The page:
David: I’ll start off here with a quote - “In this Degree you will witness a symbolic descent into the earth, where the remains of a temple are discovered… it may represent the self-exploration each of us must make in our quest for Truth. Self-discovery was the purpose of all true ancient initiations; hence the Greeks adorned their temples with the words “Know Thyself”.” So, the dream of Enoch is an allegory of self-discovery. Let’s go through its symbolism in detail. Gene, would you start us off?
Gene: Enoch went to the top of the mountain and to the depths of the Earth and he saw the same name written across all of it.
David: Enoch engraved that word on a triangular plate, embedded it in a cube of agate, and hid it deep within the Earth because he knew the name of God was going to be lost and wanted to preserve it.
David: We’ve explained how the word inscribed on that cube is the “name that isn’t a name” that symbolizes the unnamable unity at the core of all religions. In this Degree, we’ve called that word the “True Name of God” and “The Master Mason’s Word”. Do you remember waiting to be initiated into the Scottish Rite? There was something written on the wall there. Do you remember?
The Philosopher's Stone (31:24)
Gene: Are you talking about V.I.T.R.I.O.L? On the wall in the Chamber of Reflection.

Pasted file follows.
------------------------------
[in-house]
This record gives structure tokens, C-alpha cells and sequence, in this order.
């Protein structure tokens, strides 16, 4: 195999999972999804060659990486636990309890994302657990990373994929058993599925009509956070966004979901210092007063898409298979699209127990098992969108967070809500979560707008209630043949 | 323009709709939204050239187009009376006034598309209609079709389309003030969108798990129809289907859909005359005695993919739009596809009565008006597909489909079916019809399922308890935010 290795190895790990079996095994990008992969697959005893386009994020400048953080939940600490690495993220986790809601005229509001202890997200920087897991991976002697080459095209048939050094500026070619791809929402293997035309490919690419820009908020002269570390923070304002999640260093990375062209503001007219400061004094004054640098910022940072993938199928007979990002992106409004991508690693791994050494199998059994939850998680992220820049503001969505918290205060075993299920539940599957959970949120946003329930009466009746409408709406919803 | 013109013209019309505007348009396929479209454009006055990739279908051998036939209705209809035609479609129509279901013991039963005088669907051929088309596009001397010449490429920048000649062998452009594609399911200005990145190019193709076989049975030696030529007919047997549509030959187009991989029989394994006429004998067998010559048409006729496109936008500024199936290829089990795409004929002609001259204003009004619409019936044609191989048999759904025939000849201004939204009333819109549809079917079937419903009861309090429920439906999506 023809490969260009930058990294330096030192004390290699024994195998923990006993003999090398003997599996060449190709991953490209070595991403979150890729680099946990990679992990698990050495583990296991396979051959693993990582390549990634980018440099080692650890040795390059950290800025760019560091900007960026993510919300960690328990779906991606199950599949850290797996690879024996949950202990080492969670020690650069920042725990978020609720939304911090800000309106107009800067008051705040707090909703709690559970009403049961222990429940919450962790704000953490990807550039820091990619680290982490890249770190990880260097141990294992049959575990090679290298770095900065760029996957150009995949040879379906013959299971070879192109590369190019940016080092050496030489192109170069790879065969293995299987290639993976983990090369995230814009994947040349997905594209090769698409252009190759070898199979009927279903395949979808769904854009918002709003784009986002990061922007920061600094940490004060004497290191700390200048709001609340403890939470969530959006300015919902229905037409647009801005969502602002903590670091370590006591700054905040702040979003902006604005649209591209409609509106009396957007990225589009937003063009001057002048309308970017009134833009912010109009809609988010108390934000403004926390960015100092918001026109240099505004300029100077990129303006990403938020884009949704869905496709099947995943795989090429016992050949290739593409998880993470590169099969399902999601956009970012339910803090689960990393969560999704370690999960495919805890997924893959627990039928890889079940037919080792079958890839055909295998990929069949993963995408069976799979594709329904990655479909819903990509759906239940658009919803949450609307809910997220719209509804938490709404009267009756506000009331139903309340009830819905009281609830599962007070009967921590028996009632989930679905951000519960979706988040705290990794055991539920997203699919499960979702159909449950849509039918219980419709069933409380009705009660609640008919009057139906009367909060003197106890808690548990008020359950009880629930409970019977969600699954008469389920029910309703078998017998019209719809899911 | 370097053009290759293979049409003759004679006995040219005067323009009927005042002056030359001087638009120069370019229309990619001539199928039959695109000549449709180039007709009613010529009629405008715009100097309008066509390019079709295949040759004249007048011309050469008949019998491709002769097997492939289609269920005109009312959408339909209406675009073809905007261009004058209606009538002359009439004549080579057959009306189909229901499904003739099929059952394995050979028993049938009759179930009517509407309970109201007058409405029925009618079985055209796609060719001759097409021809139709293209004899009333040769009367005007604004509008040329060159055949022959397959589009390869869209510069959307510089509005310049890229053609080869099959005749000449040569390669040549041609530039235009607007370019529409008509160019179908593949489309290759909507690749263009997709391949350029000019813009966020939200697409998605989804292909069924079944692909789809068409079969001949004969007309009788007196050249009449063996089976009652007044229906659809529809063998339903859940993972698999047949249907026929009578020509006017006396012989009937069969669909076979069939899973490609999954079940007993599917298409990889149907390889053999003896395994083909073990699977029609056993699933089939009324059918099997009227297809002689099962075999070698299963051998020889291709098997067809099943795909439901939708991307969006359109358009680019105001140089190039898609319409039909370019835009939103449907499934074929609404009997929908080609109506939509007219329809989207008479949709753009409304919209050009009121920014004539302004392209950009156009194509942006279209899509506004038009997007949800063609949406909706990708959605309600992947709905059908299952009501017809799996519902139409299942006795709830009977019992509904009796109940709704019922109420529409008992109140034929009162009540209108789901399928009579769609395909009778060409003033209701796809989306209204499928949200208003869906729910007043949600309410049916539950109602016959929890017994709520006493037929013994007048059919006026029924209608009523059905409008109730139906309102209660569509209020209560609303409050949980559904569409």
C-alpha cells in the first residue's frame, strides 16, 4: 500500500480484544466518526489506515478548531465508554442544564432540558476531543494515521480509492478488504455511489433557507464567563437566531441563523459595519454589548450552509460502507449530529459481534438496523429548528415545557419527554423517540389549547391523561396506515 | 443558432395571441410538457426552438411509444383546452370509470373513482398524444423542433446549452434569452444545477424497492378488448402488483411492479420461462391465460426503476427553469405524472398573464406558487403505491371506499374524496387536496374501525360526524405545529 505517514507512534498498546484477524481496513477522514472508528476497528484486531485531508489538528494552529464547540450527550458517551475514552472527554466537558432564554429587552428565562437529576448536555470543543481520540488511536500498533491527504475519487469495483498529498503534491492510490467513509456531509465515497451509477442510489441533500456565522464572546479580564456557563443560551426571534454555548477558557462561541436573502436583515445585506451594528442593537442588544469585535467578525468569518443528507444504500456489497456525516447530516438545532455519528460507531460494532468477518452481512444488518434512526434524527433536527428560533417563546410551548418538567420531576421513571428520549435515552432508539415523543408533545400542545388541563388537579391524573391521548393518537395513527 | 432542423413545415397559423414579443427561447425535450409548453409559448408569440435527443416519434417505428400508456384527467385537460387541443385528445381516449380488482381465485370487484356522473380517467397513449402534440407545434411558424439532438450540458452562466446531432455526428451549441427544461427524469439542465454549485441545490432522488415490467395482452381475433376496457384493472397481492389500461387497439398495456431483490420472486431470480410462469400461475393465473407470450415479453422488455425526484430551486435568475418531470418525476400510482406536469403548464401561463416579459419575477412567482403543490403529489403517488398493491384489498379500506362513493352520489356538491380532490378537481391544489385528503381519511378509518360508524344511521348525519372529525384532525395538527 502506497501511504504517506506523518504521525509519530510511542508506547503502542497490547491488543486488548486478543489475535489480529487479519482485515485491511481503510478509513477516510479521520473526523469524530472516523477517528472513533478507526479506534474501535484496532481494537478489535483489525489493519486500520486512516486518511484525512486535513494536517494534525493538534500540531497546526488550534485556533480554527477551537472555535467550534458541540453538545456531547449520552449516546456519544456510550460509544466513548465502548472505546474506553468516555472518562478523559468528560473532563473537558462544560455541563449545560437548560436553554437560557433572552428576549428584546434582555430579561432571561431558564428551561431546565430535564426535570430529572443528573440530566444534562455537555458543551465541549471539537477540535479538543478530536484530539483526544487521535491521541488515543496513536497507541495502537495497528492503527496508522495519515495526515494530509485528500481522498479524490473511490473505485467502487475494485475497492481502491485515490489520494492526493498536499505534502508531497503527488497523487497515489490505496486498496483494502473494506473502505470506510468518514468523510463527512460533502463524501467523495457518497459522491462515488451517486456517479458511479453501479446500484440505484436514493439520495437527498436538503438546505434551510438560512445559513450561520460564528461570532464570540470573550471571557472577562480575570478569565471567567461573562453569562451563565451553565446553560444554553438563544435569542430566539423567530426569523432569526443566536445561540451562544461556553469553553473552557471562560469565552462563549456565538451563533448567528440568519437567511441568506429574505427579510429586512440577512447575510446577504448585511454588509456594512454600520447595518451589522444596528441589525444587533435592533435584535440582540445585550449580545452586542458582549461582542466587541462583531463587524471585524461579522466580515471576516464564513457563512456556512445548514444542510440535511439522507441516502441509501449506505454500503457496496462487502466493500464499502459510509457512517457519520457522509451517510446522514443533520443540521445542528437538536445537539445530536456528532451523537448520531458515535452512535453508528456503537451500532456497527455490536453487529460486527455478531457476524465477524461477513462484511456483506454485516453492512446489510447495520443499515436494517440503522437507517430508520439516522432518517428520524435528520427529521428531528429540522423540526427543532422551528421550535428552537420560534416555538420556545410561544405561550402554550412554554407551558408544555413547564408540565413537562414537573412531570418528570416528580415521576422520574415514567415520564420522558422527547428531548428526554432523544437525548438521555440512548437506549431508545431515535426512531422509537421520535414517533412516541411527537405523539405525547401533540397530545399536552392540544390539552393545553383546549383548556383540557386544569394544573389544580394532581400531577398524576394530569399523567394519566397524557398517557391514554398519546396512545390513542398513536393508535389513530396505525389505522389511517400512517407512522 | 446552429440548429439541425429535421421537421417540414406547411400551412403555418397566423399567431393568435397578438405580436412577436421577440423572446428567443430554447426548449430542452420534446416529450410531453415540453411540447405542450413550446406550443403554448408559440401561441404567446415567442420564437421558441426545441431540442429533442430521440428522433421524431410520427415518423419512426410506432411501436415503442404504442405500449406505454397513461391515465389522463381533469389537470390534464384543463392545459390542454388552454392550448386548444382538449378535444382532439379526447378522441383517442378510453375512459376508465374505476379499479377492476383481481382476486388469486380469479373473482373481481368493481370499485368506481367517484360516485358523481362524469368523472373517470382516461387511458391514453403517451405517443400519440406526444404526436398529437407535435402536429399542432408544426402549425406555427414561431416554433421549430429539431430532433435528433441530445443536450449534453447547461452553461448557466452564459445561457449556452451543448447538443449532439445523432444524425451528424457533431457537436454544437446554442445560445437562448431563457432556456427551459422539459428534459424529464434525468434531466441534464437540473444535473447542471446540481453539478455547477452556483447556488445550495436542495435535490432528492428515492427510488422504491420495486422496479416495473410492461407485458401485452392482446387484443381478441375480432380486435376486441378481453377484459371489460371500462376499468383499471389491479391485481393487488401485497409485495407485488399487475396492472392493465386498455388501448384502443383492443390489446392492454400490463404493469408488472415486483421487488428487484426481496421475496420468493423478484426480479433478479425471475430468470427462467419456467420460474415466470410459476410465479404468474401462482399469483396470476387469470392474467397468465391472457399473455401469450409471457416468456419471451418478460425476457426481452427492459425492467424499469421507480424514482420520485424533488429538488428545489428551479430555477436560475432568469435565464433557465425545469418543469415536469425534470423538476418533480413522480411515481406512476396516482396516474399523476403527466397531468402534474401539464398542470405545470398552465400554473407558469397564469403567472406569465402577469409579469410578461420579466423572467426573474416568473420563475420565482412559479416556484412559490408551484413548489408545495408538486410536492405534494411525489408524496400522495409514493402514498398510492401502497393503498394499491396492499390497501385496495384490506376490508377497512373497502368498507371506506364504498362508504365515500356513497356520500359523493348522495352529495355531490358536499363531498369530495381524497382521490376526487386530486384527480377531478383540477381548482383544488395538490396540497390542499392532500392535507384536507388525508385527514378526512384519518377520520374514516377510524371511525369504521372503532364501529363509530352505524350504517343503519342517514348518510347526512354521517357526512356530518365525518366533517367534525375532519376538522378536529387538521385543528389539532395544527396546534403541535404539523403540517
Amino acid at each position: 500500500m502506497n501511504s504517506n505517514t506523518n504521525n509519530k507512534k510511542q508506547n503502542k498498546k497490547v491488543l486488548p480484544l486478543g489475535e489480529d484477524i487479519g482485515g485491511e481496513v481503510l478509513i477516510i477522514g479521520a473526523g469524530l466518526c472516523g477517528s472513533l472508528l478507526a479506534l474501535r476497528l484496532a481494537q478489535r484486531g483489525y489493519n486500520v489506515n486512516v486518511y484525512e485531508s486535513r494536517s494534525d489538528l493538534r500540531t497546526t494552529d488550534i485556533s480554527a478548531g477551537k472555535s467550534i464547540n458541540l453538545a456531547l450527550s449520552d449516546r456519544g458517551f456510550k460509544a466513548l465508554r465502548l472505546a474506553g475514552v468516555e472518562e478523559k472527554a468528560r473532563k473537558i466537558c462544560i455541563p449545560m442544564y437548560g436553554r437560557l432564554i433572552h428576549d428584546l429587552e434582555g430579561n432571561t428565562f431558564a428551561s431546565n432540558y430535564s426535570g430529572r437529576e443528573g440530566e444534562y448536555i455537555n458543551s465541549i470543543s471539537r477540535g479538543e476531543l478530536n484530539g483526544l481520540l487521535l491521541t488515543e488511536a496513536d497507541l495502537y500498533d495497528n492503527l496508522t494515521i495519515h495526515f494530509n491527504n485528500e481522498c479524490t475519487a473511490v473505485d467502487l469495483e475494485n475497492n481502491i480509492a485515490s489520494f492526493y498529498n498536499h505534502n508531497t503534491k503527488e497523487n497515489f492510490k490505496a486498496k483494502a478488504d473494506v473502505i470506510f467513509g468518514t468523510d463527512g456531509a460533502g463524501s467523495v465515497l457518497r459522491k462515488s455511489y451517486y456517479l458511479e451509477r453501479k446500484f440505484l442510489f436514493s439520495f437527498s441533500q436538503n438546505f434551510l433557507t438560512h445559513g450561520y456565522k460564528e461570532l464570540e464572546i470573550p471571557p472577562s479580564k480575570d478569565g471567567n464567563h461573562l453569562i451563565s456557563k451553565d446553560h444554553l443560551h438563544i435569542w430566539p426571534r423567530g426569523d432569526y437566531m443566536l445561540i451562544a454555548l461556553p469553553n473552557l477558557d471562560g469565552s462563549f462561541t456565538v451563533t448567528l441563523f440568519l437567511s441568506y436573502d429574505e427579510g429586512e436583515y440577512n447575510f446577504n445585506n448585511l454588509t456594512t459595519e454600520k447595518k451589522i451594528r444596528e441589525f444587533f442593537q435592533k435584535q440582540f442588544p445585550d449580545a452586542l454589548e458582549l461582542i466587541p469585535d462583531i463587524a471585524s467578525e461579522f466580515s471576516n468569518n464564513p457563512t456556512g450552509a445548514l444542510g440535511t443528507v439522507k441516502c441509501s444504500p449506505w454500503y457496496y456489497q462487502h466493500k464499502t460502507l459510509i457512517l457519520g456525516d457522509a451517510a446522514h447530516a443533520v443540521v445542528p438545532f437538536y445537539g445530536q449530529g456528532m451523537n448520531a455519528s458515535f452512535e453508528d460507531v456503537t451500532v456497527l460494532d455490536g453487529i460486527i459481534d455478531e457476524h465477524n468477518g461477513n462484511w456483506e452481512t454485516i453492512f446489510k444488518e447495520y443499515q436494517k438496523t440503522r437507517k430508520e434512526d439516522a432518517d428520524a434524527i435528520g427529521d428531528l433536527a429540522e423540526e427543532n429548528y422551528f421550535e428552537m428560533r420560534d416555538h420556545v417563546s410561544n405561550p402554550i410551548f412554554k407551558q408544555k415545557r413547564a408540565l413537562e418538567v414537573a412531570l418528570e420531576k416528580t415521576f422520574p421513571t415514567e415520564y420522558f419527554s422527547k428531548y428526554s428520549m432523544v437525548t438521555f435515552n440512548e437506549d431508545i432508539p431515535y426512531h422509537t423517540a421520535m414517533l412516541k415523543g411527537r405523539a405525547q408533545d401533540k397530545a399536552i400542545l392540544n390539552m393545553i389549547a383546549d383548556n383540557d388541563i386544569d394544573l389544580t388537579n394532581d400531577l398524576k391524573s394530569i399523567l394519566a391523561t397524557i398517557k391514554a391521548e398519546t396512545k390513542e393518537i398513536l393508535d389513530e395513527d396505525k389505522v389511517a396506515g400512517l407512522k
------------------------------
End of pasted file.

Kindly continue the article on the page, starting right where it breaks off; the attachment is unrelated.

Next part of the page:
David: Yes. That’s an acronym for the Latin phrase.
Gene: It translates out into “Visit the interior of the earth and by rectifying what you find there, you will find the hidden stone.”
David: And that “hidden stone” is the cube of agate.
Gene: That’s the Philosopher’s Stone or the Ashlar?
David: It’s both. Listen to these lines from “The Emerald Tablet of Hermes” that describes the Philosopher’s Stone, “That which is below is like that which is above and that which is above is like that which is below to do the miracles of the one thing.” That’s the unnamable unity.
David: “It ascends from the earth to the heaven and again it descends to the earth.” There’s Enoch’s dream. He saw the name written in the Heavens and he saw it written in the depths of the Earth.
David: And “The Emerald Tablet” ends with “That which I have said of the operation of the Sun is accomplished and ended.” Enoch is associated with the Sun and its movements.
Gene: That’s good.